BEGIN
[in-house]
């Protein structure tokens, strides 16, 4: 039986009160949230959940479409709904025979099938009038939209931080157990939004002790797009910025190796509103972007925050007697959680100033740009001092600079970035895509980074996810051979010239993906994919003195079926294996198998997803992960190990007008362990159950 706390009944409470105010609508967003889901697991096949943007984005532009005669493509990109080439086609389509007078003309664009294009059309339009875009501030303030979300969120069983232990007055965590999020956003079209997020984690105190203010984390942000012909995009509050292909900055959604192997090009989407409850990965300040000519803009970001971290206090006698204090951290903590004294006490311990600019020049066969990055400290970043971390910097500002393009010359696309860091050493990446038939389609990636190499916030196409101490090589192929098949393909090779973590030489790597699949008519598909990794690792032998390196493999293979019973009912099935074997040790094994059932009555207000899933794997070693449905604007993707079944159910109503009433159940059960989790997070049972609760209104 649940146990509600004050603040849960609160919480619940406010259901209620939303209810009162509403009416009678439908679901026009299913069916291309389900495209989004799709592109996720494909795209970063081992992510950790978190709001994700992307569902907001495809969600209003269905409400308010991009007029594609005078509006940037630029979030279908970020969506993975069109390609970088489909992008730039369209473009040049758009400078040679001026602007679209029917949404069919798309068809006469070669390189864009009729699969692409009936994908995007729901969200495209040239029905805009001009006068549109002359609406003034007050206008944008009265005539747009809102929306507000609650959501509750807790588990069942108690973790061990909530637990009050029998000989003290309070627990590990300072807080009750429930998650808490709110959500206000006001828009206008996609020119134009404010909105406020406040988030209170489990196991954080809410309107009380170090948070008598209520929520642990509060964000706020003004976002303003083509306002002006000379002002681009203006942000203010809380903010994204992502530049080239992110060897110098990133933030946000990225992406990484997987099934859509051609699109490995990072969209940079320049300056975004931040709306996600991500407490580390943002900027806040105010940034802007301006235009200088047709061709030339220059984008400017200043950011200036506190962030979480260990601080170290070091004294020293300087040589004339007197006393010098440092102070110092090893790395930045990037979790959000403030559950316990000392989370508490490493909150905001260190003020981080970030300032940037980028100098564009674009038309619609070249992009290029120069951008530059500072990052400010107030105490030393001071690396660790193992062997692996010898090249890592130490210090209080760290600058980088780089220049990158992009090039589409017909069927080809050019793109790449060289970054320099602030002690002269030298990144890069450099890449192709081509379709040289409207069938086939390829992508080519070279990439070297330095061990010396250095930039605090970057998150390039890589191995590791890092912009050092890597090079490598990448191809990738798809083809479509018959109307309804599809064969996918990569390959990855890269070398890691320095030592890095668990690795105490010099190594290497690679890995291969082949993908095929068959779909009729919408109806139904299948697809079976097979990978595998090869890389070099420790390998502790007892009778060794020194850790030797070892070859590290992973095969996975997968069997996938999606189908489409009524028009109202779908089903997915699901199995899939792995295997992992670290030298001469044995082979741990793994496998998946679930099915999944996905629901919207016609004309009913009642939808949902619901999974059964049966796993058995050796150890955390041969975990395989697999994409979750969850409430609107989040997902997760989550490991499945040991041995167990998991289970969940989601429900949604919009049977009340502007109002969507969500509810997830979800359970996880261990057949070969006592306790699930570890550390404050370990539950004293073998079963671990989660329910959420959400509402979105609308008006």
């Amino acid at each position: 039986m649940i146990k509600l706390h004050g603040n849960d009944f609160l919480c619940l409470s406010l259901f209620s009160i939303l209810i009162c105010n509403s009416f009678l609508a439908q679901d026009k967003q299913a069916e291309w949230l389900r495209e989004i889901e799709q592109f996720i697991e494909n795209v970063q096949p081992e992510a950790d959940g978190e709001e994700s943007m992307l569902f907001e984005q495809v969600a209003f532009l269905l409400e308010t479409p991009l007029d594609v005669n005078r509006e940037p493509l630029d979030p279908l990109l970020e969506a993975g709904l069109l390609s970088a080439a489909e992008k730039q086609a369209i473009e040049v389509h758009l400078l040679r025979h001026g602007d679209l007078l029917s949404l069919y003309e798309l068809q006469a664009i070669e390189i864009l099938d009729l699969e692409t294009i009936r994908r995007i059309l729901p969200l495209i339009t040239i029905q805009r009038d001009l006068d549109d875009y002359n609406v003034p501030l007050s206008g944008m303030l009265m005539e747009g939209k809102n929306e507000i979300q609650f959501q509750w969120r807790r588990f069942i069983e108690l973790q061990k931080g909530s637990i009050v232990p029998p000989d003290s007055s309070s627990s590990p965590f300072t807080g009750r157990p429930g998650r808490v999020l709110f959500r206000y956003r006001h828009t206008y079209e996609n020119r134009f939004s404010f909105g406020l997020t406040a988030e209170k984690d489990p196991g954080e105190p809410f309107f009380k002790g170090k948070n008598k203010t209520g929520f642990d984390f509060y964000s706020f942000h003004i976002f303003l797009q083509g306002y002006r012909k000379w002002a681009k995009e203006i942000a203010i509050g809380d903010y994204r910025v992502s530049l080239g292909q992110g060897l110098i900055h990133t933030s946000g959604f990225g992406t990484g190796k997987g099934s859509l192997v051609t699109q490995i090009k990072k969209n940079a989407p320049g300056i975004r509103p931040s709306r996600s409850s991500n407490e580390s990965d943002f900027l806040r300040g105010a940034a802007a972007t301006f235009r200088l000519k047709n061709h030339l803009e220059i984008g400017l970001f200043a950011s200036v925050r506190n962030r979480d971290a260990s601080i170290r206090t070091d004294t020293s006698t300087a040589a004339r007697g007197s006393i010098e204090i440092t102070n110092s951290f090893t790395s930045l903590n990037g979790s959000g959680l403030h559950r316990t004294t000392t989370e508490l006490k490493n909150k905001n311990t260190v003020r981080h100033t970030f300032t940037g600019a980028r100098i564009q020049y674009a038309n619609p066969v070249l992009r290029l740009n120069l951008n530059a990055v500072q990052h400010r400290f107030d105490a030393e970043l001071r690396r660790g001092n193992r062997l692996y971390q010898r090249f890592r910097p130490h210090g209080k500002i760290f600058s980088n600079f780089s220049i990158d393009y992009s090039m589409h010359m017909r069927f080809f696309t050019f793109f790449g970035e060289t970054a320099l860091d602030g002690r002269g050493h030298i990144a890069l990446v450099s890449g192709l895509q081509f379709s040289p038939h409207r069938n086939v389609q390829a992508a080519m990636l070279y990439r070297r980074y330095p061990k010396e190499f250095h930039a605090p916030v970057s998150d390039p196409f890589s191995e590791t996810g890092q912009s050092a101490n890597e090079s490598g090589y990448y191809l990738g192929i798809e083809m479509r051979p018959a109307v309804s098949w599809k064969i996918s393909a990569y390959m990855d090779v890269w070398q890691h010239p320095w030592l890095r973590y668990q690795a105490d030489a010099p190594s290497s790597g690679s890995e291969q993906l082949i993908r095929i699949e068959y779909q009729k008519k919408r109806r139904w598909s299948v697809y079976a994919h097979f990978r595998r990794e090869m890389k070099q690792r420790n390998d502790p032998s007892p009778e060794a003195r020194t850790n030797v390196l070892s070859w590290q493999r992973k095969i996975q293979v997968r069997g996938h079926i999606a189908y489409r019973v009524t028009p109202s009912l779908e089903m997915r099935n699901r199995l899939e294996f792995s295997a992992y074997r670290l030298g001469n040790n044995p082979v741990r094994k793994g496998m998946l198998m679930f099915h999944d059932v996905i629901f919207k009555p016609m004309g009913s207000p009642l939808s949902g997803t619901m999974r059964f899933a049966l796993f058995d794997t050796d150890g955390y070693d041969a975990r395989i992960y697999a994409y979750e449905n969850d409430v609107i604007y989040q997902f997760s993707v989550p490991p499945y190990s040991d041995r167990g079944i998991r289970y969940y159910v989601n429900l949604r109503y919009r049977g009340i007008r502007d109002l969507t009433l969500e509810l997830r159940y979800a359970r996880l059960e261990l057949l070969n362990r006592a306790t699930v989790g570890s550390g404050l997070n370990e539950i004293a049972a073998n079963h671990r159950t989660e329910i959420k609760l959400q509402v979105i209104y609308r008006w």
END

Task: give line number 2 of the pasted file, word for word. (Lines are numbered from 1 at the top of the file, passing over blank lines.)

């Protein structure tokens, strides 16, 4: 039986009160949230959940479409709904025979099938009038939209931080157990939004002790797009910025190796509103972007925050007697959680100033740009001092600079970035895509980074996810051979010239993906994919003195079926294996198998997803992960190990007008362990159950 706390009944409470105010609508967003889901697991096949943007984005532009005669493509990109080439086609389509007078003309664009294009059309339009875009501030303030979300969120069983232990007055965590999020956003079209997020984690105190203010984390942000012909995009509050292909900055959604192997090009989407409850990965300040000519803009970001971290206090006698204090951290903590004294006490311990600019020049066969990055400290970043971390910097500002393009010359696309860091050493990446038939389609990636190499916030196409101490090589192929098949393909090779973590030489790597699949008519598909990794690792032998390196493999293979019973009912099935074997040790094994059932009555207000899933794997070693449905604007993707079944159910109503009433159940059960989790997070049972609760209104 649940146990509600004050603040849960609160919480619940406010259901209620939303209810009162509403009416009678439908679901026009299913069916291309389900495209989004799709592109996720494909795209970063081992992510950790978190709001994700992307569902907001495809969600209003269905409400308010991009007029594609005078509006940037630029979030279908970020969506993975069109390609970088489909992008730039369209473009040049758009400078040679001026602007679209029917949404069919798309068809006469070669390189864009009729699969692409009936994908995007729901969200495209040239029905805009001009006068549109002359609406003034007050206008944008009265005539747009809102929306507000609650959501509750807790588990069942108690973790061990909530637990009050029998000989003290309070627990590990300072807080009750429930998650808490709110959500206000006001828009206008996609020119134009404010909105406020406040988030209170489990196991954080809410309107009380170090948070008598209520929520642990509060964000706020003004976002303003083509306002002006000379002002681009203006942000203010809380903010994204992502530049080239992110060897110098990133933030946000990225992406990484997987099934859509051609699109490995990072969209940079320049300056975004931040709306996600991500407490580390943002900027806040105010940034802007301006235009200088047709061709030339220059984008400017200043950011200036506190962030979480260990601080170290070091004294020293300087040589004339007197006393010098440092102070110092090893790395930045990037979790959000403030559950316990000392989370508490490493909150905001260190003020981080970030300032940037980028100098564009674009038309619609070249992009290029120069951008530059500072990052400010107030105490030393001071690396660790193992062997692996010898090249890592130490210090209080760290600058980088780089220049990158992009090039589409017909069927080809050019793109790449060289970054320099602030002690002269030298990144890069450099890449192709081509379709040289409207069938086939390829992508080519070279990439070297330095061990010396250095930039605090970057998150390039890589191995590791890092912009050092890597090079490598990448191809990738798809083809479509018959109307309804599809064969996918990569390959990855890269070398890691320095030592890095668990690795105490010099190594290497690679890995291969082949993908095929068959779909009729919408109806139904299948697809079976097979990978595998090869890389070099420790390998502790007892009778060794020194850790030797070892070859590290992973095969996975997968069997996938999606189908489409009524028009109202779908089903997915699901199995899939792995295997992992670290030298001469044995082979741990793994496998998946679930099915999944996905629901919207016609004309009913009642939808949902619901999974059964049966796993058995050796150890955390041969975990395989697999994409979750969850409430609107989040997902997760989550490991499945040991041995167990998991289970969940989601429900949604919009049977009340502007109002969507969500509810997830979800359970996880261990057949070969006592306790699930570890550390404050370990539950004293073998079963671990989660329910959420959400509402979105609308008006």